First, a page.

A Matter of Fiction
The genre of the book is fiction, but how do we know? Well, first there are numerous interviews with the author that state this fact. But beyond this, the book clearly has fiction printed on the back and it is often sold in the fiction section. The title page says "The Shack, a novel by William P. Young in collaboration with Wayne Jacobsen and Brad Cummings" (emphasis added). Websters defines a novel as "an invented prose narrative that is usually long and complex and deals especially with human experience through a usually connected sequence of events"
Also, consider some of the endorsements of the book:
Eugene Peterson: "When the imagination of a writer and the passion of a theologian cross-fertilize the result is a novel ..."
Jim Palmer: "captivating novel ..."
Mike Morrell: "A guy-meets-God novel ..."
Greg Albrecht: "You will be captivated by the creativity and imagination of The Shack ..."
Michael W. Smith: "The Shack is the most absorbing work of fiction I've read in many years."
What Type of Fiction is This?
What The Shack falls under is a genre called "Realistic Fiction."
Many realistic stories depict their protagonist growing up or coming of age. The coming-of-age stories typically trace the protagonist's growth from a self-absorbed, immature individual into an expansive, mature human being concerned with the welfare of others, and his/her place in the world scheme.
In good realistic fiction, the characters possesses a clearly defined personality and exhibits growth during the course of the story. Their growth of self-awareness usually comes with struggling, pain, and even suffering. In children's stories, the protagonist usually reaches a higher level of maturity and a greater sense of self-awareness by the book's end, but has not achieved adulthood.Â Classic example: Frances Hodgson Burnett's "The Secret Garden" (1909).
In realistic fiction, humor is frequently used to break the tension in sensitive situations, unlike fantasies in which the humor is often the humor of the absurd. Humor is a form of self-preservation, of coping.Â In realistic fiction, humor usually takes one of the three forms:
- The humor of character. This depends on the antics of an eccentric personality.
- The humor of situation. Surprising, awkward, or ridiculous actions or situations are among the most common sources of realistic humor.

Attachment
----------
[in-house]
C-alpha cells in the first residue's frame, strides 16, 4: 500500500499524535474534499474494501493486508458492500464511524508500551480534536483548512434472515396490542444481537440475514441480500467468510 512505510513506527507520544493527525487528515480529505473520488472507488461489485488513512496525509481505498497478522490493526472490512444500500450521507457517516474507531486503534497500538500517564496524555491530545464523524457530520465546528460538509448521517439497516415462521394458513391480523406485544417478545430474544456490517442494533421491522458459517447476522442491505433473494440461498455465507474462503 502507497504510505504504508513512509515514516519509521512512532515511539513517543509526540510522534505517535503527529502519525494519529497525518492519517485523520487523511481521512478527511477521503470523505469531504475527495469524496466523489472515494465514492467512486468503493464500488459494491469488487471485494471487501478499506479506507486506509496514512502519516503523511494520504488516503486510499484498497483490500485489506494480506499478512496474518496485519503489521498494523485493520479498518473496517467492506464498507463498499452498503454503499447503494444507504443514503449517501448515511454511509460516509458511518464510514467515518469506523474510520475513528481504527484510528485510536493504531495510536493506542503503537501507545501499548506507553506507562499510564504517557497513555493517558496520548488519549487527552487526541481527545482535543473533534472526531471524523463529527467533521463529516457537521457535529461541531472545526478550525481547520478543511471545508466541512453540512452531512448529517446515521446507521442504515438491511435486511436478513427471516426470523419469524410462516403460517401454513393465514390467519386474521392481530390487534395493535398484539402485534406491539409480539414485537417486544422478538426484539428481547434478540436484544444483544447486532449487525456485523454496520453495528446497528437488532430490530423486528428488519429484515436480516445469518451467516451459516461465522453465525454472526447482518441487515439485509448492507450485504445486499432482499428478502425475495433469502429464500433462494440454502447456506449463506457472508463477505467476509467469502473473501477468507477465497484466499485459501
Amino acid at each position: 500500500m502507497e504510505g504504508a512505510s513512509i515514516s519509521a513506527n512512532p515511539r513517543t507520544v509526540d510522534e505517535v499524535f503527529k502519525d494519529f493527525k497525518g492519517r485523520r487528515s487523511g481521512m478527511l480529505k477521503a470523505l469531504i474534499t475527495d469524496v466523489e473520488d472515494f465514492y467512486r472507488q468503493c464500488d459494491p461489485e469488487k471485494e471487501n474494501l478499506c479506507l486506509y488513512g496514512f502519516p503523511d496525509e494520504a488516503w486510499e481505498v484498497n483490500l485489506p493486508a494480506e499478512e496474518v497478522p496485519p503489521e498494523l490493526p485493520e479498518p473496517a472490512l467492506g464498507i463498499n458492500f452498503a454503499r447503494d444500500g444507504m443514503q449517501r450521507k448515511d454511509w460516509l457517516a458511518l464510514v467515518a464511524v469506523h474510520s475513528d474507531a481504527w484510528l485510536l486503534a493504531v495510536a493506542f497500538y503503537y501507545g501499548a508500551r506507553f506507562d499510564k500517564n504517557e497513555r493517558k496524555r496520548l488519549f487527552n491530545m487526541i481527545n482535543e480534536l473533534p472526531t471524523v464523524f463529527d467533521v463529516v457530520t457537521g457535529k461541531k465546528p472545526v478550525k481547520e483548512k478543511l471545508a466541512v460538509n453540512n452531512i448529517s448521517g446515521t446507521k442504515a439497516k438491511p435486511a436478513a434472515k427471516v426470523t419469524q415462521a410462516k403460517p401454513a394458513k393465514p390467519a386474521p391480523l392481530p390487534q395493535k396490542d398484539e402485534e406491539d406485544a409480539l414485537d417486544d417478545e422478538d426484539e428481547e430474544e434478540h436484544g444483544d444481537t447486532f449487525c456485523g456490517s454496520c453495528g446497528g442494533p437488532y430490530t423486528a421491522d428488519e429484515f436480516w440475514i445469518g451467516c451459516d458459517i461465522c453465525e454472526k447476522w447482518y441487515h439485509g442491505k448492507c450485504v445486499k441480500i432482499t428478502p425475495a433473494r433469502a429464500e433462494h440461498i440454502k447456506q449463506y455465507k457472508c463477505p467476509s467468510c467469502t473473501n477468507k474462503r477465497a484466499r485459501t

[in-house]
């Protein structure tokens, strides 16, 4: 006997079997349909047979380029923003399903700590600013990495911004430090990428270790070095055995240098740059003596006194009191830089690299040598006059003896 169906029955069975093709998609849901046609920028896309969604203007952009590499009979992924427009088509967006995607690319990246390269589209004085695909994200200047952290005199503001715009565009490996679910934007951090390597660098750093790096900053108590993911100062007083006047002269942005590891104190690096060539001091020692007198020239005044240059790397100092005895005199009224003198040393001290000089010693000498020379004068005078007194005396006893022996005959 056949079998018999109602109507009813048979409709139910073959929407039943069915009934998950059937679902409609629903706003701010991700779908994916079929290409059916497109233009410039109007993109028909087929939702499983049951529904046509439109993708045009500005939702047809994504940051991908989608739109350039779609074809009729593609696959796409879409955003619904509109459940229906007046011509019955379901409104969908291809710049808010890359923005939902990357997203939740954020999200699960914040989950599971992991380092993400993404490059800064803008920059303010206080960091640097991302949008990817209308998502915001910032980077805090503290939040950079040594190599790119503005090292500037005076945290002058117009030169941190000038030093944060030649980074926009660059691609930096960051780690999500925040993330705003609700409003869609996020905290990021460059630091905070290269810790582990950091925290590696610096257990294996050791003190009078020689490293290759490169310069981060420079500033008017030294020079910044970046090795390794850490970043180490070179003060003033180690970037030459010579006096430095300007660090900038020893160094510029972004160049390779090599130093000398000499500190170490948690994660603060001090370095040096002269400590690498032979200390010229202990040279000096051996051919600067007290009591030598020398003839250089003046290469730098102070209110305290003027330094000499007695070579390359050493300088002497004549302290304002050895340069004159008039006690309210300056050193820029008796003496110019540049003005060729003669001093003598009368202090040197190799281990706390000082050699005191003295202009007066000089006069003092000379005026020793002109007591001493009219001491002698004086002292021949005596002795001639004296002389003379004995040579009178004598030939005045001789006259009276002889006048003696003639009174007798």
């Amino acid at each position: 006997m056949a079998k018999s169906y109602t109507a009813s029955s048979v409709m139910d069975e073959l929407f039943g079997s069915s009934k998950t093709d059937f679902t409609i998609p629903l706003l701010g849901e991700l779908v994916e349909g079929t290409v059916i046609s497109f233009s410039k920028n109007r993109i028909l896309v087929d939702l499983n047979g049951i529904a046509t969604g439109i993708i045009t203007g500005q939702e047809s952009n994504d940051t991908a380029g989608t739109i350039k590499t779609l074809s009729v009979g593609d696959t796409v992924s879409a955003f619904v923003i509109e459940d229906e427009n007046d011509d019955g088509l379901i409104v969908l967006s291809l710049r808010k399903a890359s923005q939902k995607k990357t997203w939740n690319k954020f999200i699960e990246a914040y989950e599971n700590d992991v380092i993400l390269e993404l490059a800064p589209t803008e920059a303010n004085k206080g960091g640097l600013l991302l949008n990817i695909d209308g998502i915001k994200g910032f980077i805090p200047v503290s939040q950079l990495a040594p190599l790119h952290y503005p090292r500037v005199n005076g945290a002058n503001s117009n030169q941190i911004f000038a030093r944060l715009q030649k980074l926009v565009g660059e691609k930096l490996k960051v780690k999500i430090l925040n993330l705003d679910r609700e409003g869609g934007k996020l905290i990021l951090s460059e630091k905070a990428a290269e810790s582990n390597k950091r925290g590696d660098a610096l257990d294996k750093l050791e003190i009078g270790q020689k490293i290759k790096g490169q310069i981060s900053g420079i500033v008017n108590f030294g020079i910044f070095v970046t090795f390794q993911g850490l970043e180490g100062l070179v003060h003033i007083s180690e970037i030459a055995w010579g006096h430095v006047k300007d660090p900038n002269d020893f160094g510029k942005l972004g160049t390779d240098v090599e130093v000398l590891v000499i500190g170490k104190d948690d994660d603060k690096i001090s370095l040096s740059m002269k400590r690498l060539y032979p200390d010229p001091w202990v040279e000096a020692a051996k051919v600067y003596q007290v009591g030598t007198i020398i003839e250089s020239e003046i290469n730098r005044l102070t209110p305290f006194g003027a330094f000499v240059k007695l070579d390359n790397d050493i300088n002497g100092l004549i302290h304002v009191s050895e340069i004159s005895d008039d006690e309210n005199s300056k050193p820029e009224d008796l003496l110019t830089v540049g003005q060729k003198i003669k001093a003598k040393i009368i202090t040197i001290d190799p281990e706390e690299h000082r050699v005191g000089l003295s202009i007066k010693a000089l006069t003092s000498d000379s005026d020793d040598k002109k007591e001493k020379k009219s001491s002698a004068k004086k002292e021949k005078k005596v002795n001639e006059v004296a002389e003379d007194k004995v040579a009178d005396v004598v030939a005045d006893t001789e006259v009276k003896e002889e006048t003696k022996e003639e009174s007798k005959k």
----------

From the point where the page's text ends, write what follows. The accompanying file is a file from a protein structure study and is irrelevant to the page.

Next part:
- The humor of language. Plays on words, verbal irony, malapropism (the misuse of words), misunderstandings, all contribute to verbal humor.
The New Realism literary style sought to bring more honest emotions, franker language, and bolder ideas to realistic fiction literature. It opened an entirely new range of subjects, and little remained that was taboo, including racial prejudice, teenage gangs, drug abuse, homosexuality, child abuse, mental illness, sexual abuse, parental problems, psychological disorders, and many others.
The "problem novel", focusing on a singular, hot issue that affects the protagonist, is a result of New Realism. It is always set in contemporary times and aims at a naturalistic portrayal of a problem plaguing the main character. Problem novels are directed to older children or adults and focus on the individual's emotional response to life's experience.
A Matter of Truth
However, with all this said, the book is very much true in many regards. The experience of the author that it was based upon is "true" and many of the themes and discussions between characters include elements of Biblical Truth, Theology and Philosophy and to the extent that those issues exist outside of the story line (in the context of the discussions) - those can be said to be "true" at least in terms of the presenting the views of the author.
So here is the thing ... this book IS TRUE. But it is fictionalized in its account of the author's life. Did the conversations with God really happen? We think so, in Paul Young's life ... but this wasn't over a weekend but many years of healing. Did a tragic thing happen to a young child? YES! But not in Missy, but in a young Paul Young who went through a horrible childhood. Did a tragic thing happen to an older man who had to experience healing from God? YES! But not in Mack, but in an older Paul Young who went through various burnout and failure in life and came to see God in it.